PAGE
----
Mulvey puts forward the theories of Freud and Lacan as central ideas for substantiating the image of a woman as an object of desire. According to Freud, boys, aware of their gender and differences from girls, experience a castration complex, since they are also afraid of losing their penis by noticing girls lack it (Mulvey 6). Consequently, men experience this fear, and to overcome it, they use scopophilia, or voyeurism, which is expressed in observing women as sexual objects, as well as fetishism (Mulvey 11-12). The first method is based on exposing the secrets of a woman, for example, she can be punished or saved by a dominant man, and the second is expressed in creating a female icon that is difficult to achieve.
In any case, the cinema displays two ways of overcoming the castration complex, which the camera work and the plot reflect. The first way is the objectification of the woman, and the second is the association of the male viewer with the dominant male character. In the first case, the directors focus on the fact that a woman is the object of a man’s desire, so her image is focused on her external attractiveness.
This fact is displayed both in the script and in the camera work, for example, using close-ups of the legs, lips, or other female parts of the case (Mulvey 12). In the second case, the plot is centered around a dominant male character with whom the viewer identifies himself, which is a reflection of Lacan’s theory (Mulvey 9). This technique is easily noted in scenes where the camera is aimed at a woman from the face of a male character. Thus, the basis of the Mulvey theory is the image of a woman as a side of passive observation, on which the man’s desire is directed to overcome the castration complex.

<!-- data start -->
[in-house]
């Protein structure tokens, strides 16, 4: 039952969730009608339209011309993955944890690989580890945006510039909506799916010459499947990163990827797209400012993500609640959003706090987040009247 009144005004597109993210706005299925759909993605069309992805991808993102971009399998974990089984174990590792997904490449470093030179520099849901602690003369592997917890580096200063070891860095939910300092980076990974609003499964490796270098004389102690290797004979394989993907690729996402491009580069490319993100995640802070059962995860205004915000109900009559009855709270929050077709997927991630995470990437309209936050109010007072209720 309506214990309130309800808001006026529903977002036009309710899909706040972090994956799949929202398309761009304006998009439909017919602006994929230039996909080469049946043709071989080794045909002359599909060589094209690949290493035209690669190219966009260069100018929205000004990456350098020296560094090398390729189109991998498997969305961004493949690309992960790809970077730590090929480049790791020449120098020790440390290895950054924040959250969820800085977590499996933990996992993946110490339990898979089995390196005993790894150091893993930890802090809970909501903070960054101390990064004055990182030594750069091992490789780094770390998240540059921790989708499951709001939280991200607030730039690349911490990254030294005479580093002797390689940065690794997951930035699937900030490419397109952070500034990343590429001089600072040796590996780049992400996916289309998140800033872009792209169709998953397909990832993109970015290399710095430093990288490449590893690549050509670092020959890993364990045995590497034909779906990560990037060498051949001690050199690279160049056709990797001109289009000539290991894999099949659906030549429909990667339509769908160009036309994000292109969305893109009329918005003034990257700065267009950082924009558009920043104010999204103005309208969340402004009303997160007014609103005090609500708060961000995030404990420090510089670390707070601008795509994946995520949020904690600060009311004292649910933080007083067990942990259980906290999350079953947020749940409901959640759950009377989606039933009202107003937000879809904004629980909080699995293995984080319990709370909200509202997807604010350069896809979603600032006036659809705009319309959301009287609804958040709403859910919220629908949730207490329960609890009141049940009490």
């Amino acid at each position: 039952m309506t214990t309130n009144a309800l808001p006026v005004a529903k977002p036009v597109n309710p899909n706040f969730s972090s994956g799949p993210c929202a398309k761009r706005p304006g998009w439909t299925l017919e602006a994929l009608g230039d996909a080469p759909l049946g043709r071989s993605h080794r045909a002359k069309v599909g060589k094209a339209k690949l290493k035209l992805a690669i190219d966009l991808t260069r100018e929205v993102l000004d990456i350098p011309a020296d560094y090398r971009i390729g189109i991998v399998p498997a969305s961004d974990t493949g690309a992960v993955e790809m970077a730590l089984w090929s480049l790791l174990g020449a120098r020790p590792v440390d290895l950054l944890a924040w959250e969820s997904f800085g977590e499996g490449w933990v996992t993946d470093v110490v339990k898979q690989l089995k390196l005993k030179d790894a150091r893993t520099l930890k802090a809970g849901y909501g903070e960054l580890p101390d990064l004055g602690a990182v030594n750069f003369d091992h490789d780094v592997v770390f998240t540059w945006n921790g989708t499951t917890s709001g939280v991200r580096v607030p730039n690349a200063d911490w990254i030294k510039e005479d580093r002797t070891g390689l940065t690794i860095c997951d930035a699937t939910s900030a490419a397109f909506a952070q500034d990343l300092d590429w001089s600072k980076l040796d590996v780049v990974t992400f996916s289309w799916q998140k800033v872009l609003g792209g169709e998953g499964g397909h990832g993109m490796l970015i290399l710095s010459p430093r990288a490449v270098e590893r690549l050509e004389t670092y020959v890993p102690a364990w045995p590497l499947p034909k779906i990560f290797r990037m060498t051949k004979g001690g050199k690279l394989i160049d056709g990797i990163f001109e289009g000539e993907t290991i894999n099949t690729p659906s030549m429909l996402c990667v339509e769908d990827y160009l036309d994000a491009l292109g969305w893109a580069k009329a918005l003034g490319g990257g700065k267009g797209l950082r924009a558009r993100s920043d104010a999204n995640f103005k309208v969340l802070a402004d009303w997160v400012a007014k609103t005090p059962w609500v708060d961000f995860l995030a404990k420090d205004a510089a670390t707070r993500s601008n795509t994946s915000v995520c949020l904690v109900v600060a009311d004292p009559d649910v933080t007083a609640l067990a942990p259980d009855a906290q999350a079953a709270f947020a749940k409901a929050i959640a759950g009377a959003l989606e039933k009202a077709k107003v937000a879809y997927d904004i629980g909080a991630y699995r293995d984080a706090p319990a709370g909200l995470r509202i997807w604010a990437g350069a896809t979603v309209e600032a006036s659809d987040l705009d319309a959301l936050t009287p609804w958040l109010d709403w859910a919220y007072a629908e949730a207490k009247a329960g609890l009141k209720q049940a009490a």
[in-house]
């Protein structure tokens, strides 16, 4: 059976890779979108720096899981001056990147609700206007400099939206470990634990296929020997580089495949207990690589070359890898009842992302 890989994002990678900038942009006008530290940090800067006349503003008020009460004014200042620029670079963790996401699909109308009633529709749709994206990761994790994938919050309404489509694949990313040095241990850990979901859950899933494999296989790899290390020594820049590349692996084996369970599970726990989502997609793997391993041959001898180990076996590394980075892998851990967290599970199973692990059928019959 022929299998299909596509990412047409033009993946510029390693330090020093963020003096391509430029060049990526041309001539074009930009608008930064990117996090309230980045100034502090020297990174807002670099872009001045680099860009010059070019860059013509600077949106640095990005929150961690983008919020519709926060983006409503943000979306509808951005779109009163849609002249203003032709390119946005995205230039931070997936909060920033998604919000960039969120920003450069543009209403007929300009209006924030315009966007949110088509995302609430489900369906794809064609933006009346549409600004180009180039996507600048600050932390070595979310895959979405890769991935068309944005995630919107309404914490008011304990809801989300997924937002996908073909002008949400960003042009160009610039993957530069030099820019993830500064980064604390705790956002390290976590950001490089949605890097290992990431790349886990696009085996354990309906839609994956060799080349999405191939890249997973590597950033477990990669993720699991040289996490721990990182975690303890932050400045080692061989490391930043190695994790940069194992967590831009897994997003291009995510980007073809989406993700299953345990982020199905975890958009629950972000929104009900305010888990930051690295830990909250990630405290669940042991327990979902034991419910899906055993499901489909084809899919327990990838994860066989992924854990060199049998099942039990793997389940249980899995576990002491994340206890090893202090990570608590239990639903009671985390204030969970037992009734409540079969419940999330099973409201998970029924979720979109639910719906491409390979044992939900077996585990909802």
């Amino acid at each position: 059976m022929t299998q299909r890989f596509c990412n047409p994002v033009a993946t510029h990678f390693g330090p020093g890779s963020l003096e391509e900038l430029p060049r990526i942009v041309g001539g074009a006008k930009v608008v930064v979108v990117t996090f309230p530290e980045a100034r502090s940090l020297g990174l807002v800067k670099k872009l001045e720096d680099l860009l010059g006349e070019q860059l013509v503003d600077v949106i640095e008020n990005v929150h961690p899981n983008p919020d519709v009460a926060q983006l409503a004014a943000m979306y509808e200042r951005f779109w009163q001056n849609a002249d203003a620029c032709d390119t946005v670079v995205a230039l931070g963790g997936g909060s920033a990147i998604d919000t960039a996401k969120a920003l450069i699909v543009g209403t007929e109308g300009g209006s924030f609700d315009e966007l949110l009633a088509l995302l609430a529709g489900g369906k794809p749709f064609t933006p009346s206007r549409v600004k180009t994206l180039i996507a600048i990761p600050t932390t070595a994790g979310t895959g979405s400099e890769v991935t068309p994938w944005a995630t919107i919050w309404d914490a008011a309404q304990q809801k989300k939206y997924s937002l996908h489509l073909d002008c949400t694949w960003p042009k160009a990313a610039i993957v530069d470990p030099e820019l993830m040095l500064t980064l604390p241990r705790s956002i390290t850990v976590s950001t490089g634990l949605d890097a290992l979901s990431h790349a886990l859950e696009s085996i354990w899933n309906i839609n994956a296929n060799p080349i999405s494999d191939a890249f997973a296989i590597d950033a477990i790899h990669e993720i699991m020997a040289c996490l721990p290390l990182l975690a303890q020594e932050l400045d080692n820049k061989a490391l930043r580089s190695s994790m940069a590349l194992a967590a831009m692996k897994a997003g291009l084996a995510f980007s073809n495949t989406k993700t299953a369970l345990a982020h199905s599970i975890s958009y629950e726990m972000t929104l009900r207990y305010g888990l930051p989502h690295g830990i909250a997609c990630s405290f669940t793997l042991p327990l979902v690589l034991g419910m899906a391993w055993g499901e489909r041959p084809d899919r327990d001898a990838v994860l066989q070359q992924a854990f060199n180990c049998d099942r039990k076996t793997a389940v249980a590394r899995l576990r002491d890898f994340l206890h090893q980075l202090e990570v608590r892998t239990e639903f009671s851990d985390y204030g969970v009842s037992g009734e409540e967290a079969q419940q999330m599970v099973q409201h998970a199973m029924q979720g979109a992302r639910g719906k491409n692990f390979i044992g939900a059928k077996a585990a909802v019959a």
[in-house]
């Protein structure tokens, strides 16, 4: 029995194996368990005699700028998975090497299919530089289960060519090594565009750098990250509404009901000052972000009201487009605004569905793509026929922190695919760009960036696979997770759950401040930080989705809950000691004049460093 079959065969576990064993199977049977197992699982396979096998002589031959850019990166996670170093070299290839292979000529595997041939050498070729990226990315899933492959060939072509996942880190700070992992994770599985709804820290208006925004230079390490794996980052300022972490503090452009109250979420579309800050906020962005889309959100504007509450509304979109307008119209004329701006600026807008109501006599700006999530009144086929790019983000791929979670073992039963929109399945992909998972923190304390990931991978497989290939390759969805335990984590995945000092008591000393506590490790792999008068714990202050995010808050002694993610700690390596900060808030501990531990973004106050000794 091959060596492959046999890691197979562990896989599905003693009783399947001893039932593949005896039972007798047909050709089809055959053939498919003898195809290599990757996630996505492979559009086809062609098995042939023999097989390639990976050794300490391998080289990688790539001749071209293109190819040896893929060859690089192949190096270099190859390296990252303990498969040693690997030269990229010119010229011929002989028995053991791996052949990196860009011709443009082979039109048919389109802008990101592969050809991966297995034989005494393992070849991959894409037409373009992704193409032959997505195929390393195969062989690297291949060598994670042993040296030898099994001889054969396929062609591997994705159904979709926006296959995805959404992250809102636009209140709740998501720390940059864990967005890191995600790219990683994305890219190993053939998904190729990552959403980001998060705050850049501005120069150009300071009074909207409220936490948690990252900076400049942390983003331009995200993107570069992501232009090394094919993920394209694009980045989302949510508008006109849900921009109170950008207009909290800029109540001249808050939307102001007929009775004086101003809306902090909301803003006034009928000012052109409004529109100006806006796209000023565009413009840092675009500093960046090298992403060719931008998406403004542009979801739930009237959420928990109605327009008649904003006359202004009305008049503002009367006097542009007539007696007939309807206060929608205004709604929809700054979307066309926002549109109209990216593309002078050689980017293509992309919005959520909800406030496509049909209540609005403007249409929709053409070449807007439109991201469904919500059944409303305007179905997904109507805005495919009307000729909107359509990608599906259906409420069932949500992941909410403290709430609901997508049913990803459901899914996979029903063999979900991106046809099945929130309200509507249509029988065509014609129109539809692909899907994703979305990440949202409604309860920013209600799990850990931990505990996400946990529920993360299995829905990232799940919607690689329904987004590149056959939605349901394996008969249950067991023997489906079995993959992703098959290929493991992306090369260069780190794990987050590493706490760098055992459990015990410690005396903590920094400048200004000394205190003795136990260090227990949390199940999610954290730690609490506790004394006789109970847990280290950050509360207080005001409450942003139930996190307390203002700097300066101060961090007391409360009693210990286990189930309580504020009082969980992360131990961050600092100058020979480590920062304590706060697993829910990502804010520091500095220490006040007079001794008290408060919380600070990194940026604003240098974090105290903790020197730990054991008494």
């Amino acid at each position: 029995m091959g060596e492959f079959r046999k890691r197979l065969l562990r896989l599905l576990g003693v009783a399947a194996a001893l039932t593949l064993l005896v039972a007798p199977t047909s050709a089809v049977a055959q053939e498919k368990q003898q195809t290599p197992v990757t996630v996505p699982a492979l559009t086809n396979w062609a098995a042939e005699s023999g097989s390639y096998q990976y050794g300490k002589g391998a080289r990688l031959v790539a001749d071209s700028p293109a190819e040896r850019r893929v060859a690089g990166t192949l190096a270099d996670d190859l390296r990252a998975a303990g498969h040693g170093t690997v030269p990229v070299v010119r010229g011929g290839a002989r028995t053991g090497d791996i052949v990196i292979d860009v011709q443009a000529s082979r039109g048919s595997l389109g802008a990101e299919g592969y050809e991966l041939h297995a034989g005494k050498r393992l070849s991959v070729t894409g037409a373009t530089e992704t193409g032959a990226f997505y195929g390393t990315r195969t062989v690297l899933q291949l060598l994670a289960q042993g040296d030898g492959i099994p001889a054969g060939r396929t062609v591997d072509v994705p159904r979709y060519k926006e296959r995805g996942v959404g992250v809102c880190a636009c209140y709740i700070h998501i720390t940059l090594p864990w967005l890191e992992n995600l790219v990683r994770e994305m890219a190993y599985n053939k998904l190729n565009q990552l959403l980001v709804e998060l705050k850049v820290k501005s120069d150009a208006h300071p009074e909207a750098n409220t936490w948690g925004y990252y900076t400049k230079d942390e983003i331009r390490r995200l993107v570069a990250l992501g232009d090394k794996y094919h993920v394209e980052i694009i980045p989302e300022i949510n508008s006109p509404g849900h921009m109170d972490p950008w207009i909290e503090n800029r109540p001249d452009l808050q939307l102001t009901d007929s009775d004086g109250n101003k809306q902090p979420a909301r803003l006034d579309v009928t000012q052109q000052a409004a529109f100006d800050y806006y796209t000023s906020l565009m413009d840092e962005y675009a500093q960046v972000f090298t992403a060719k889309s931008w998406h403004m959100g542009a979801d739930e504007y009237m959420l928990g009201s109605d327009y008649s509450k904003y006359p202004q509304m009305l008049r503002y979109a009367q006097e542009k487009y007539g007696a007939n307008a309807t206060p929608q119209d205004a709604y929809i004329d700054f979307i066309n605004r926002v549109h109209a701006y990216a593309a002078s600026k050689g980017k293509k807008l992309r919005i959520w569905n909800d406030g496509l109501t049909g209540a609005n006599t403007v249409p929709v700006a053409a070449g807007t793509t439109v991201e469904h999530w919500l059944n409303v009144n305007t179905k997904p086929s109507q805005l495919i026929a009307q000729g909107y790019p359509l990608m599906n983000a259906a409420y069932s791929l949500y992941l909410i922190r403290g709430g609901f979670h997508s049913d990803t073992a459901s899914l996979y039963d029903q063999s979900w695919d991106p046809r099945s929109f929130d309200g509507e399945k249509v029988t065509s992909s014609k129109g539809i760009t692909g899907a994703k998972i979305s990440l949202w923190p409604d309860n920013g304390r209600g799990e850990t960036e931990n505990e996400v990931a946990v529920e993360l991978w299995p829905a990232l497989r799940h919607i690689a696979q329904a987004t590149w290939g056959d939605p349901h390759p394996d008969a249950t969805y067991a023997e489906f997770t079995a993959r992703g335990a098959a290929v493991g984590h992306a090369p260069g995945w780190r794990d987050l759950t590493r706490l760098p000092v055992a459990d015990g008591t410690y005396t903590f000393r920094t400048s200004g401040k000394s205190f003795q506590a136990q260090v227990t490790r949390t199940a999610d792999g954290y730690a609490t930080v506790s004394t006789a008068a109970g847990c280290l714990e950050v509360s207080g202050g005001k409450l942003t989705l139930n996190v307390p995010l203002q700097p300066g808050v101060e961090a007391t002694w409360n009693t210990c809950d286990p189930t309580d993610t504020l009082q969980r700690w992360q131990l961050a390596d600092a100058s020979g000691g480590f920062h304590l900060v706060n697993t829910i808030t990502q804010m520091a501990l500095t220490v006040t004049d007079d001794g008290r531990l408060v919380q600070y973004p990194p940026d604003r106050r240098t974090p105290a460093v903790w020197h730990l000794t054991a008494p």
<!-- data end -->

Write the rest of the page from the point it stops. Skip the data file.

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Gramsci’s Hegemony Theory
Gramsci, in his theory, presented the concept of power in the state as a combination of hegemony and direct domination. In this case, hegemony is an unofficial form of governance of the ruling class in civil society, which is expressed in the imposition of ideas and ideals that the people consider right (Hoare and Smith 12). The imposition process takes place through informal institutions such as the church and cultural organizations, as well as intellectuals.
Direct domination is provided through laws and other forms of coercion, which are primarily state power (Hoare and Smith 12). The ruling class applies both styles, which guarantees them the retention of power. However, hegemony is crucial as civil society formulates laws according to their ideals, and therefore they must conform to the desires and ideas of the ruling class.
Moreover, the intellectuals are the most significant in spreading the ideas of the ruling class for civil society. Gramsci refers to the category of people who spread the ideas and ideals of the ruling class as “organic” intellectuals (Hoare and Smith 5).